Like the new "Sweetheart" doughnut from the Amish Baking Company, the Florida State Fair is stuffed with new attractions and fresh twists on old favorites.
The Florida State Fair, opening Thursday and running through Feb. 15, is the first state fair in the country each year. Tampa's balmy conditions make it an ideal place to test out new attractions before they make their way around other states.
"We try to create a new element of the fair every year," Pesano said. "We try to find rides that haven't been here to create that 'wow' factor."
In addition to new exhibits and rides, Pesano said the Fair Authority often makes changes to fan-favorites to keep things fresh. Fair fans, prepare your eyes (and stomachs) for these 2016 newcomers. And don't forget about the old favorites.
Go nuts for doughnuts
Now, about that doughnut.
The Amish Baking Company, curators of big-as-your-face hot and sticky doughnuts, brings a soon-to-be fan favorite this year in the form of the "Sweetheart." The traditional giant Amish donut is topped with fresh strawberries, hot fudge and cool whipped cream.
"The Sweetheart is probably one of the best things we've made," owner, Nate Peachy, said. "It's like a big dessert, and best eaten with a fork and a knife."
The Amish Baking Company rarely makes changes or adds new products to its line of frisbee-sized fried dough and hand-crafted soft pretzels. But this year, owners want to take advantage of the fair coinciding with Valentine's Day and peak strawberry season to create the "Sweetheart" with fresh Plant City strawberries.
Check out two Amish Baking Company stands this year selling regular doughnuts ($4), strawberry-stuffed doughnuts ($8) and the "Sweetheart" special ($9).
If you make your way into the Florida Center, you'll find a new addition seated among the arts and crafts and school competition entries. The Salute to Black History exhibit has 12 booths created by Hillsborough County elementary and middle schools, designed to recognize notable local and national faces.
"We wanted to provide something educational and sustainable for students as well as visitors of the fair," said Lewis Brinson, the project's coordinator and assistant superintendent of student services for Hillsborough County Schools. "Something like this can connect the community more to the fair."
The booths and staging area will have educational materials, presentations from students and faculty, live entertainment and historical reenactments. At least one booth will pay tribute to black leaders in the Tampa Bay area.
Also in the Florida Center is the new White House exhibit, featuring a replica of the Oval Office and White House press briefing room, as well as a rendering of the White House Lawn, the Capitol and a selection of former first lady's dresses.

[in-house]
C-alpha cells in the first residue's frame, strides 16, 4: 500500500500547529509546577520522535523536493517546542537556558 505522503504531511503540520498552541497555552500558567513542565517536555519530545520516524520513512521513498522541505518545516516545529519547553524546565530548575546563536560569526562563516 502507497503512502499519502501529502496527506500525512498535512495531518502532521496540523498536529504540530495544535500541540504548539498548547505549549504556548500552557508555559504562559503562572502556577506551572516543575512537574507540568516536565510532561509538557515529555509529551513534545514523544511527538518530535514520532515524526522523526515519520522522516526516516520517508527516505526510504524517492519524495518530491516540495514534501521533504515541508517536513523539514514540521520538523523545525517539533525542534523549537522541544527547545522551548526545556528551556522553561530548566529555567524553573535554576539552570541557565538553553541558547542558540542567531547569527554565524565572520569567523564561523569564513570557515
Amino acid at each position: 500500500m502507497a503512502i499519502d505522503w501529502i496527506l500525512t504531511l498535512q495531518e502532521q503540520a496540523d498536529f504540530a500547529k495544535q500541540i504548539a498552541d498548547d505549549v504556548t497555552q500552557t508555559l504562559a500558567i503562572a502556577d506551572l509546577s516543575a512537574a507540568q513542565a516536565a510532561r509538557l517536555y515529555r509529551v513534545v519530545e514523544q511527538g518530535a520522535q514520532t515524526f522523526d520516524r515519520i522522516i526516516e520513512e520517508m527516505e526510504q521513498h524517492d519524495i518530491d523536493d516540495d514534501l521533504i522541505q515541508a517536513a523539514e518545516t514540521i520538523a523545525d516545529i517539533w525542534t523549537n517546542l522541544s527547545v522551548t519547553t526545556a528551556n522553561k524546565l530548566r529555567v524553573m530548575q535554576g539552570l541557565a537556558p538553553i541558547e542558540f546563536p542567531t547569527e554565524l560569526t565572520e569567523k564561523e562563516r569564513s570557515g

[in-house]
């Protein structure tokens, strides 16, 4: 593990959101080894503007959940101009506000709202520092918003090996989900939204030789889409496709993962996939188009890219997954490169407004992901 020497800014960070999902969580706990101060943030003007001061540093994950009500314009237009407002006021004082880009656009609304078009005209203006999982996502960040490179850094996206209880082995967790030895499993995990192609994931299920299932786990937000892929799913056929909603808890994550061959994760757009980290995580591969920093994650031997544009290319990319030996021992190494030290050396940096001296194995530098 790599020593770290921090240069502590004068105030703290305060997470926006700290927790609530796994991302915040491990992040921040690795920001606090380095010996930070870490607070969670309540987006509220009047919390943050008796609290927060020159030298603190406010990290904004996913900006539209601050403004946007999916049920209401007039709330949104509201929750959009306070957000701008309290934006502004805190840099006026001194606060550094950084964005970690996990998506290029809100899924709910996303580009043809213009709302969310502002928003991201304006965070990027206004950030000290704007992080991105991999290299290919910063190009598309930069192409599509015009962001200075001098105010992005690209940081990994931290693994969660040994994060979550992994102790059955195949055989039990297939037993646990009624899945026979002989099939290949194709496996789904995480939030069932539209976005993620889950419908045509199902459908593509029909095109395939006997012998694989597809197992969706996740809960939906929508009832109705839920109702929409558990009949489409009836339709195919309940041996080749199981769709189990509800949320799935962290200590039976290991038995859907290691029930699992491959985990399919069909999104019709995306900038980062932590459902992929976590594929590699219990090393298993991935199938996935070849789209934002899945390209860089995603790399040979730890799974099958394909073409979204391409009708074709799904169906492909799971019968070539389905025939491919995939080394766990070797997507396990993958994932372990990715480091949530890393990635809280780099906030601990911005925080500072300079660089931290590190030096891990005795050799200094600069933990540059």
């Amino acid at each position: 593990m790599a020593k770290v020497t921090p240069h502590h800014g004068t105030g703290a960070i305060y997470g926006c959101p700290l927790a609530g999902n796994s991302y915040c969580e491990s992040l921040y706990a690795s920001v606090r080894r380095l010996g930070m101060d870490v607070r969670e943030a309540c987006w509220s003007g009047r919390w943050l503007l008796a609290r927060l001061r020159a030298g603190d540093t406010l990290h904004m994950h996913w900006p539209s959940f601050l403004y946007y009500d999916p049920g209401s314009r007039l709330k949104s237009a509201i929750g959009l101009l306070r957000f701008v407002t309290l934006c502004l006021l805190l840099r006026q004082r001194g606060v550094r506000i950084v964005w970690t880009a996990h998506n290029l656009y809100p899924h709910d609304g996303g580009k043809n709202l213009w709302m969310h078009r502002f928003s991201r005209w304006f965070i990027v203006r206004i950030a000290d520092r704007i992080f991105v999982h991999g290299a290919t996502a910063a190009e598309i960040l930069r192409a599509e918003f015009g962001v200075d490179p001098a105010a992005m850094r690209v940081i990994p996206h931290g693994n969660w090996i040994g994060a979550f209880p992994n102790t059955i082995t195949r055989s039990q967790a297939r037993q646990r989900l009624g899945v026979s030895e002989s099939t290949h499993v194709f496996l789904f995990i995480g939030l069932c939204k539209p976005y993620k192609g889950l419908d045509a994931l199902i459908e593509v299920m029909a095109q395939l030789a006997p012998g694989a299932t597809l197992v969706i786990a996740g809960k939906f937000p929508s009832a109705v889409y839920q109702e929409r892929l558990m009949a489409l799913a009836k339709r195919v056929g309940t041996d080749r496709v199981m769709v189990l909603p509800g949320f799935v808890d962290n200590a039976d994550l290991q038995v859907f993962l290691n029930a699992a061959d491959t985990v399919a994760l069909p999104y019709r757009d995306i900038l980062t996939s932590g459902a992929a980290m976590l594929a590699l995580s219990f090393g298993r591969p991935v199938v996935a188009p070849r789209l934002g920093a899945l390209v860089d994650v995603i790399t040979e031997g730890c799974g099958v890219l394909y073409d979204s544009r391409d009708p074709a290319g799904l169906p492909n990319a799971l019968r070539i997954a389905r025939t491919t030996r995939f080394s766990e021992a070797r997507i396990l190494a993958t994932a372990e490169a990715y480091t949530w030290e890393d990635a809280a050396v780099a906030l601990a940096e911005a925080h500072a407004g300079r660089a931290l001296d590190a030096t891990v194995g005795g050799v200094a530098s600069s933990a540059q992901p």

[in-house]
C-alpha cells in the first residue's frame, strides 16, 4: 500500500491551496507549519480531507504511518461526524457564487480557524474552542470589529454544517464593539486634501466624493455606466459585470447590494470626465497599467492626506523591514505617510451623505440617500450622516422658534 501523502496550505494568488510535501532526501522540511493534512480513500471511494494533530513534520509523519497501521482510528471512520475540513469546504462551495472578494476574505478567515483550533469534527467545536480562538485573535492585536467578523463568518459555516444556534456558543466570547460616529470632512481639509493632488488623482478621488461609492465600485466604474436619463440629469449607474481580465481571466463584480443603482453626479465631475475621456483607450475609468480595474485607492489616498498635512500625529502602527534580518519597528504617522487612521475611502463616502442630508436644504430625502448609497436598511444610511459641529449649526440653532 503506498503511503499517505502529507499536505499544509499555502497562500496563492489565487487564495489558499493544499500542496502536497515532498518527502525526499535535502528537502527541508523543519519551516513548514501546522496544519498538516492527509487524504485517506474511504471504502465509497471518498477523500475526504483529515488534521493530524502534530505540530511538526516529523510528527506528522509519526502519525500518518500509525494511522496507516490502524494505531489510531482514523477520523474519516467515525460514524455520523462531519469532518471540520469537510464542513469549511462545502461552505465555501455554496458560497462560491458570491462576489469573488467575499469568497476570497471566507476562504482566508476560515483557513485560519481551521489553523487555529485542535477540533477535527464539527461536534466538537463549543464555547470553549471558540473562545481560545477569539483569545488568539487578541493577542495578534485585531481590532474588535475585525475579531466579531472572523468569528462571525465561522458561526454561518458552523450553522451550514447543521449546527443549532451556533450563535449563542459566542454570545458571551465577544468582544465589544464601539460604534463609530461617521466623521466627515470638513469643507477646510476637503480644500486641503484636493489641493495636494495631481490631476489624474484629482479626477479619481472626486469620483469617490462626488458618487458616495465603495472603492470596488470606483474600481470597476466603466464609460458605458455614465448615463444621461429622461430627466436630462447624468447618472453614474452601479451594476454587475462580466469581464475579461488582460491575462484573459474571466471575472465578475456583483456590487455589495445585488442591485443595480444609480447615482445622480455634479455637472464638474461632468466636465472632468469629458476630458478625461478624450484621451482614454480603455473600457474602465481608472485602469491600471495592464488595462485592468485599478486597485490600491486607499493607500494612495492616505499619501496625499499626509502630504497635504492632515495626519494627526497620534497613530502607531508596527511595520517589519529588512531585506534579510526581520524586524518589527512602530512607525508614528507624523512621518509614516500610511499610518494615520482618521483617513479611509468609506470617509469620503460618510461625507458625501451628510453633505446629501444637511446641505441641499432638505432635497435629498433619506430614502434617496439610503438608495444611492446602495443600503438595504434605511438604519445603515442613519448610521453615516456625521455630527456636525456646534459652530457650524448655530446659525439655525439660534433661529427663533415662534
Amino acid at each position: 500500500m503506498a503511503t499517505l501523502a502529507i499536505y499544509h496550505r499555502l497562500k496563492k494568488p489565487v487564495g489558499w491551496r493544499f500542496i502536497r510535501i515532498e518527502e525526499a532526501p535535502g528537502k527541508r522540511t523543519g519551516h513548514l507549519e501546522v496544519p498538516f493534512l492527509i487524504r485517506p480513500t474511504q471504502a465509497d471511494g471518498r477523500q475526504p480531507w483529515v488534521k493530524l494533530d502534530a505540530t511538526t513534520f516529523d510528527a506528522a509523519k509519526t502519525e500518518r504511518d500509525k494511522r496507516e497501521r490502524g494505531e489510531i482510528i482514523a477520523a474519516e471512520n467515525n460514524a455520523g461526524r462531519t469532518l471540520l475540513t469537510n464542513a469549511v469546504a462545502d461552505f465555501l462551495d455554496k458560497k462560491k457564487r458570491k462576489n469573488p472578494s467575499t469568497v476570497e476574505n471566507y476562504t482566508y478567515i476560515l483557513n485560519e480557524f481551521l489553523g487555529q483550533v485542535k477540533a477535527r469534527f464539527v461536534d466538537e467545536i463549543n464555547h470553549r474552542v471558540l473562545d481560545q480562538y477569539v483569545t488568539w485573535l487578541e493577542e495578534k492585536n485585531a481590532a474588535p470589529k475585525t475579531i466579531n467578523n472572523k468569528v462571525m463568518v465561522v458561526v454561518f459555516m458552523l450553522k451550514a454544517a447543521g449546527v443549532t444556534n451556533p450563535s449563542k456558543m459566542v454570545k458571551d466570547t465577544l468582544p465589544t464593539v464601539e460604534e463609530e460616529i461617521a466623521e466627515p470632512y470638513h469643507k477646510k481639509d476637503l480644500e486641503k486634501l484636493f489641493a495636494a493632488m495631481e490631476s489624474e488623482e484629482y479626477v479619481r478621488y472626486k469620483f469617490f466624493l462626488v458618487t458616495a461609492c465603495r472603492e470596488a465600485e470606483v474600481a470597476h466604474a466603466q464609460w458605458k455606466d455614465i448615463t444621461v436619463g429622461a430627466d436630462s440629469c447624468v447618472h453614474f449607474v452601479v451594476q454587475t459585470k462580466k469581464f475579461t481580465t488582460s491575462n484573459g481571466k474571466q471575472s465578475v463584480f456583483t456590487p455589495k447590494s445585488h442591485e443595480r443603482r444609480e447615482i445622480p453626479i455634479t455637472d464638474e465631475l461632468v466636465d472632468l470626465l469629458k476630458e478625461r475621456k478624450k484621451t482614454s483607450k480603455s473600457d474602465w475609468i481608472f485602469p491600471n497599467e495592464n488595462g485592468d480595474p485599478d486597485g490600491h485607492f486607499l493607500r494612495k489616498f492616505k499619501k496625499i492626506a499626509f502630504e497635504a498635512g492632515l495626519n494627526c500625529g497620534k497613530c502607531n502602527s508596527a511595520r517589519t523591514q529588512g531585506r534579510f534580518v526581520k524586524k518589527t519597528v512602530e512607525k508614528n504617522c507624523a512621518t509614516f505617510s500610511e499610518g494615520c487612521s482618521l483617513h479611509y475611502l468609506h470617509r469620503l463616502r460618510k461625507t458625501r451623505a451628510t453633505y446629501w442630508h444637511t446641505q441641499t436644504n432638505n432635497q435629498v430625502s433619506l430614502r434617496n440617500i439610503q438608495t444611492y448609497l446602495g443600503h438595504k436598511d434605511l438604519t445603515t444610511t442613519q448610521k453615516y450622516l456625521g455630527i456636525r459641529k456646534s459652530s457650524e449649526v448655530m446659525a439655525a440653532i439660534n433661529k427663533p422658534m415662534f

Chuck Pesano, Executive Director of the Florida State Fair Authority called it an "amazing lesson from the last 50 years of our presidential history" and fitting for an election year.
Head over to the Ag Hall of Fame and be surrounded by thousands of butterflies in the new Butterfly Encounter. Pesano likened the experience to being inside a large net filled with hundreds of different species of butterflies and moths.
This year at the Tampa Bay Times stage, the Rolf family — Matt, Lisa, Collin, Adrienne and Benjamin — perform popular music and classics three times a day as Matt's Family Jam.
Those with a need for speed can check out the new and improved rides on the midway. The popular giant slide that was a staple for 30-some years was damaged by a tornado last year, but organizers brought a portable giant slide for this year's fair. It's one of the largest portable giant slides in North America.
Also debuting on the midway is the DiskO rollercoaster, the Super Cyclone, the Comet 2 rollercoaster and the Stampede, a modern take on the classic giant wheel.
Oldies, but goodies
Some fair staples will never change or go away — for example, the Dennis Lee Show, the Batcopter exhibit and the showcase of thousands of animals in the livestock area.
Iconic fair foods and rides are cemented in the fair experience. The Florida State Fair — or any fair for that matter — wouldn't be the same without funnel cakes, fried Oreos, sausage sandwiches and the Giant Wheel.
"We've got four Giant Wheels on the fairgrounds this year," Pesano said. "You get an amazing view of all the lights and the grounds from it."
Specific to Florida's state fair is the iconic Cracker Country, full of odes to old Florida, including tastes of ultra-sweet fresh sugar cane and walkthroughs of an old schoolhouse and general store.
"It's a staple of the fair," Pesano said. "If we didn't have that we might as well close the fair."